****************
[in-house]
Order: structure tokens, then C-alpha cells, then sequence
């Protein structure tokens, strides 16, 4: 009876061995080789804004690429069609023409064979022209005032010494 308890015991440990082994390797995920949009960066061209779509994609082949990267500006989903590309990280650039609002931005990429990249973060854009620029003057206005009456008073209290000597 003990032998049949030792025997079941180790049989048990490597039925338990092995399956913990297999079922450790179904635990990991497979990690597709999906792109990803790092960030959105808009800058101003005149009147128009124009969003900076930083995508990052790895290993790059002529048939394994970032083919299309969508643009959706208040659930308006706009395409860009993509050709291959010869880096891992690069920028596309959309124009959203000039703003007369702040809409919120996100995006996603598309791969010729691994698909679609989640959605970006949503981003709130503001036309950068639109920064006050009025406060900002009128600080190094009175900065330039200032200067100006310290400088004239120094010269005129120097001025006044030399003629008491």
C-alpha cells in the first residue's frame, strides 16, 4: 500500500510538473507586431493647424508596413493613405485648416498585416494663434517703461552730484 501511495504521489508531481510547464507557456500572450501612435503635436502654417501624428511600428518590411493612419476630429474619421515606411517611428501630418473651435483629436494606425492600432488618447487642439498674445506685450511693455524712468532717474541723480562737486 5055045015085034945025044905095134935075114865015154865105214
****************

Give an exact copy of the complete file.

[in-house]
Order: structure tokens, then C-alpha cells, then sequence
């Protein structure tokens, strides 16, 4: 009876061995080789804004690429069609023409064979022209005032010494 308890015991440990082994390797995920949009960066061209779509994609082949990267500006989903590309990280650039609002931005990429990249973060854009620029003057206005009456008073209290000597 003990032998049949030792025997079941180790049989048990490597039925338990092995399956913990297999079922450790179904635990990991497979990690597709999906792109990803790092960030959105808009800058101003005149009147128009124009969003900076930083995508990052790895290993790059002529048939394994970032083919299309969508643009959706208040659930308006706009395409860009993509050709291959010869880096891992690069920028596309959309124009959203000039703003007369702040809409919120996100995006996603598309791969010729691994698909679609989640959605970006949503981003709130503001036309950068639109920064006050009025406060900002009128600080190094009175900065330039200032200067100006310290400088004239120094010269005129120097001025006044030399003629008491």
C-alpha cells in the first residue's frame, strides 16, 4: 500500500510538473507586431493647424508596413493613405485648416498585416494663434517703461552730484 501511495504521489508531481510547464507557456500572450501612435503635436502654417501624428511600428518590411493612419476630429474619421515606411517611428501630418473651435483629436494606425492600432488618447487642439498674445506685450511693455524712468532717474541723480562737486 5055045015085034945025044905095134935075114865015154865105214